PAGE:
Nothing irritates a music critic more than an album that is virtually unclassifiable. Though most rock journalists would never admit this, we really love it when music falls into easily identifiable categories. We especially love it when said music sounds a lot like someone else’s stuff — it makes our work infinitely simpler and allows us to spend more time inventing silly genre labels such as “alternative” and “indie.” Or, say, “post-rock.” More on that one in a minute.
With their latest EP, entitled — in delicious slacker-couture fashion — Sleeping Is Winning, Portland, Oregon-by-way-of-Burlington trio No Go Know has crafted a rock critic’s worst nightmare: a bafflingly diverse little collection of tunes that defies categorization and challenges the listener to keep up. It’s a workout, but, as they say: no pain, no gain.
In truth, there’s nothing remotely painful about No Go Know’s second release. To the contrary, each of the five tunes offered here is remarkable for its individual peculiarities, particularly in relation to the others. If that sounds confusing, it is. But in the end, it’s also rewarding.
The EP opens with the sprawling “We Are All Things on Fire,” a nearly seven-minute shoegaze epic likely responsible for the “post-rock” designation by their hometown critics. To be sure, there are definite shades of Tortoise and Mogwai liberally sprinkled throughout. But to stop at that oft-maligned descriptor would do the band a grave disservice.
The following tune, “Sunday Morning” switches gears with Tiptronic smoothness, delivering gritty, reverb-soaked, Southern-flavored rock more in line with My Morning Jacket than Do Make Say Think.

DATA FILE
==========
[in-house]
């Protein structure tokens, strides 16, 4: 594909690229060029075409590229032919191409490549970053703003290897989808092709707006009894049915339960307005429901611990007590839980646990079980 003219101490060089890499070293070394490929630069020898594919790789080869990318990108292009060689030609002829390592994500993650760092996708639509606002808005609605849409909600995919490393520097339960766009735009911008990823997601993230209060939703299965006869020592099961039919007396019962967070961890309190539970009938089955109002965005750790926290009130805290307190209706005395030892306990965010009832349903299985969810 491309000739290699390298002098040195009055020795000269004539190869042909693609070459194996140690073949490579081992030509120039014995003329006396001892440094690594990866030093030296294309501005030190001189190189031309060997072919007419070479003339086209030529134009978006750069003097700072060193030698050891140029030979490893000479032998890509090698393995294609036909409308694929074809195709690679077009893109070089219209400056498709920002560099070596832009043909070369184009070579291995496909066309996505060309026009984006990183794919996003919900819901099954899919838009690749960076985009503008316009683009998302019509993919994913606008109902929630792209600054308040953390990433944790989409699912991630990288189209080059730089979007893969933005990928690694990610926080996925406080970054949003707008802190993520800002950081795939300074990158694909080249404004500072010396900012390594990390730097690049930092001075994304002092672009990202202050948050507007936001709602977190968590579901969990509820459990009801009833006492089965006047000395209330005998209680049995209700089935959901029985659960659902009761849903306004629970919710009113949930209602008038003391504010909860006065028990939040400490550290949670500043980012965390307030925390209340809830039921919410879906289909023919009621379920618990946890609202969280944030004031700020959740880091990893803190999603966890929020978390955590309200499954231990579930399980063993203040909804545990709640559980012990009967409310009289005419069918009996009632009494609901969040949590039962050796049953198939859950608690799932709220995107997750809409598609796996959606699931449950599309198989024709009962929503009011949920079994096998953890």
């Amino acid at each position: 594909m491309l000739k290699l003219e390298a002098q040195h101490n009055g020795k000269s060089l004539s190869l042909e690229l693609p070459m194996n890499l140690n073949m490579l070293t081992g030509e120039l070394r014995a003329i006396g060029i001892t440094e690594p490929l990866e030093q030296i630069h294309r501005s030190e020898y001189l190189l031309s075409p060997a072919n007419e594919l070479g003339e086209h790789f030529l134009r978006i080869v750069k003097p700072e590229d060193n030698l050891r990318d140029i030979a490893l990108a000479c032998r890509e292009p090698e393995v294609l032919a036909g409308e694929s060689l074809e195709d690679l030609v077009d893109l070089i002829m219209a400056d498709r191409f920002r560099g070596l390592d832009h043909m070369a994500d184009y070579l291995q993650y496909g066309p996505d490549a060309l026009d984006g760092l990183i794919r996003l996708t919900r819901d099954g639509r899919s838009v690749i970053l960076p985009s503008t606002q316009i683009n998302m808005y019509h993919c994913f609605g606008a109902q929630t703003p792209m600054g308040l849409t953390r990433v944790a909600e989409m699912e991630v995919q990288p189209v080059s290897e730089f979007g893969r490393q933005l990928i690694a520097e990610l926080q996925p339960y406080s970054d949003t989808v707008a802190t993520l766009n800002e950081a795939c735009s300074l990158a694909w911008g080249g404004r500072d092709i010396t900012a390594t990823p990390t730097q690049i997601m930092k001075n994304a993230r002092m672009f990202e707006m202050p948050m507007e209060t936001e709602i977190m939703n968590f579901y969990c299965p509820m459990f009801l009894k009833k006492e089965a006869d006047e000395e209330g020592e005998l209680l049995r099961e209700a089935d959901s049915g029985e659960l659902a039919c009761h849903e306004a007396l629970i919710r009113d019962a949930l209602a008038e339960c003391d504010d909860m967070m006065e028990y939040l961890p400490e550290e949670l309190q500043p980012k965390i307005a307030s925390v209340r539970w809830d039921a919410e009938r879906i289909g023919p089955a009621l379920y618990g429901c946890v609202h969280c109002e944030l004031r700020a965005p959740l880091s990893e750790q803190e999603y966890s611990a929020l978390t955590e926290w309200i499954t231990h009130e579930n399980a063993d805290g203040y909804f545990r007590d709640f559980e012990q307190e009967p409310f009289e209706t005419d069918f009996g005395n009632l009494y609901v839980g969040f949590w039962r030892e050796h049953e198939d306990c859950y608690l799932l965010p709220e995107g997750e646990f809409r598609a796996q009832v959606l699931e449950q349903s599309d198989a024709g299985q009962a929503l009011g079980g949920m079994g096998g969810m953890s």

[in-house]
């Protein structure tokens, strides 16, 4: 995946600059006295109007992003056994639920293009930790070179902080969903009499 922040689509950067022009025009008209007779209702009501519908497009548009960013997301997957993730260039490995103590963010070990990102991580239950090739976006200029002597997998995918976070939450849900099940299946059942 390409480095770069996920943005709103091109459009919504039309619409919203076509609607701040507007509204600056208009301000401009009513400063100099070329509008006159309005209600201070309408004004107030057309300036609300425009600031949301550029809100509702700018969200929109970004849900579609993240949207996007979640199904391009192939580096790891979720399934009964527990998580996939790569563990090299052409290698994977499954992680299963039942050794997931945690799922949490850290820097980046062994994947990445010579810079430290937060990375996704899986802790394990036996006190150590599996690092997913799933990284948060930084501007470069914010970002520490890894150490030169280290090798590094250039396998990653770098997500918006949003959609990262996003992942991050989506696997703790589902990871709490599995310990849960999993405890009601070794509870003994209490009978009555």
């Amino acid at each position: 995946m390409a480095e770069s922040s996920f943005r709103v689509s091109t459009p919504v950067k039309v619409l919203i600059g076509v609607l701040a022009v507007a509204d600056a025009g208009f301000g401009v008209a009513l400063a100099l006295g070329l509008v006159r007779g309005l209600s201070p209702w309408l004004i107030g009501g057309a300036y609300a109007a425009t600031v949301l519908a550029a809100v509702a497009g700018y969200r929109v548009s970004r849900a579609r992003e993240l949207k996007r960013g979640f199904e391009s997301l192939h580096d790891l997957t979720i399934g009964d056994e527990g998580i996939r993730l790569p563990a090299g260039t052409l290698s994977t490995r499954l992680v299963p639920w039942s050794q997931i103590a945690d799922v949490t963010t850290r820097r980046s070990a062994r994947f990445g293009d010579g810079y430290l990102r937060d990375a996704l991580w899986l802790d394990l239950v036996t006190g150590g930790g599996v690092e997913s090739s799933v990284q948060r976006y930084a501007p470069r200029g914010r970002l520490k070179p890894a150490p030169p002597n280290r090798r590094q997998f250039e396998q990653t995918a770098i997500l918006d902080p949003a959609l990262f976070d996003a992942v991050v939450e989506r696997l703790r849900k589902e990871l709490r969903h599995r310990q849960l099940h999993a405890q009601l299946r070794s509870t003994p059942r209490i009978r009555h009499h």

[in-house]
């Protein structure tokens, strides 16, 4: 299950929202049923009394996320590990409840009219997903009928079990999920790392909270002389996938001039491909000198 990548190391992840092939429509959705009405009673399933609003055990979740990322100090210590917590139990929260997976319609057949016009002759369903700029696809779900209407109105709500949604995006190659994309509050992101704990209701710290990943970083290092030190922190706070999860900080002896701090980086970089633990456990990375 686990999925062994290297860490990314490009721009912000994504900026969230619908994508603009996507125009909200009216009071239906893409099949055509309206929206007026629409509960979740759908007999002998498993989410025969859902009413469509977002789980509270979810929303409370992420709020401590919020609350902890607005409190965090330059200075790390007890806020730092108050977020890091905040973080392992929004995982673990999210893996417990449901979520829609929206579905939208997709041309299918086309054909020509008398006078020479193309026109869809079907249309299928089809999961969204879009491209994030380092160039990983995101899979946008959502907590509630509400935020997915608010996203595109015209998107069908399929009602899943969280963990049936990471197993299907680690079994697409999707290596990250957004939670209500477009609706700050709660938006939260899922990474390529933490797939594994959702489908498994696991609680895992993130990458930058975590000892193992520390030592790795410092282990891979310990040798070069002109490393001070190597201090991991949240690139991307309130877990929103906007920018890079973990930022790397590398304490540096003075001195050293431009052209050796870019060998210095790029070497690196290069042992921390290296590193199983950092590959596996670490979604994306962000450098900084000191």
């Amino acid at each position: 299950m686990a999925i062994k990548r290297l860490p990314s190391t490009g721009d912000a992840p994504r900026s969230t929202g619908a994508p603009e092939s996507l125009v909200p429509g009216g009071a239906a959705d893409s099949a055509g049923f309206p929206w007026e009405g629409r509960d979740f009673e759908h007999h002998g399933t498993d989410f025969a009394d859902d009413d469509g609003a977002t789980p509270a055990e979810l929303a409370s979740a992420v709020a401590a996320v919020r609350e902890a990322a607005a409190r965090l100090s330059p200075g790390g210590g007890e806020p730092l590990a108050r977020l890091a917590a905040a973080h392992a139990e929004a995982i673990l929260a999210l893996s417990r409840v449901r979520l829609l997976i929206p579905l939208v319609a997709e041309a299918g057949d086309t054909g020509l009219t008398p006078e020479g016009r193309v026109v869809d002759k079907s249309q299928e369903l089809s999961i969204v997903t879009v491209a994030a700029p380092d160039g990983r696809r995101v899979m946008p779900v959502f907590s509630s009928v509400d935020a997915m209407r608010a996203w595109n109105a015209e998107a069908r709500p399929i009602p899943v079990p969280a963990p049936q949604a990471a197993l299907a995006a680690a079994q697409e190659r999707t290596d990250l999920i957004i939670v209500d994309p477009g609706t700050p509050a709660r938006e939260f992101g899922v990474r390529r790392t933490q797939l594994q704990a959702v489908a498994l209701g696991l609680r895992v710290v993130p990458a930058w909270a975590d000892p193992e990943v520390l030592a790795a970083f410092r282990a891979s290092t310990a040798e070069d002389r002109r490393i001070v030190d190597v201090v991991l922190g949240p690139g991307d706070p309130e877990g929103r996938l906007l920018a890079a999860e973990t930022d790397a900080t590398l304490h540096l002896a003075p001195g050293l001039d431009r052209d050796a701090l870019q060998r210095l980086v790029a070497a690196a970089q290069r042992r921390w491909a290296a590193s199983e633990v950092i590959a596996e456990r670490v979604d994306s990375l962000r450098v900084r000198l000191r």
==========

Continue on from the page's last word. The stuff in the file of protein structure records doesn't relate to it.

The third cut, “The Garden,” is a bouncy, mid-tempo ballad with the disc’s most intriguing vocal melody. The driving, distorted guitar and trumpet bridge midway through is a nice, and surprising, touch.
“Seven Hungry Miles” starts strong with a punchy guitar line reminiscent of The Black Keys’ punky garage blues courtesy of Scott Taylor. (He and bassist Mike McIntire were founding members of local noise collective User Shorty Patent Co.) Unfortunately, the band stumbles as the song’s second half devolves into a meandering, instrumental, post-rock jam. The change is abrupt and jarring. But it’s just about the only slip-up on the disc.
Closing with “My Prize,” the band bookends the EP with another tune clocking in at close to seven minutes. Moody and ethereal, it could pass as an American Analog Set outtake. Where the preceding song’s proggy jam outro fails, the instrumental tornado occupying the final four minutes of this cut is inventive and engaging. It’s a fitting end to a fine effort. Just don’t ask me what to call it.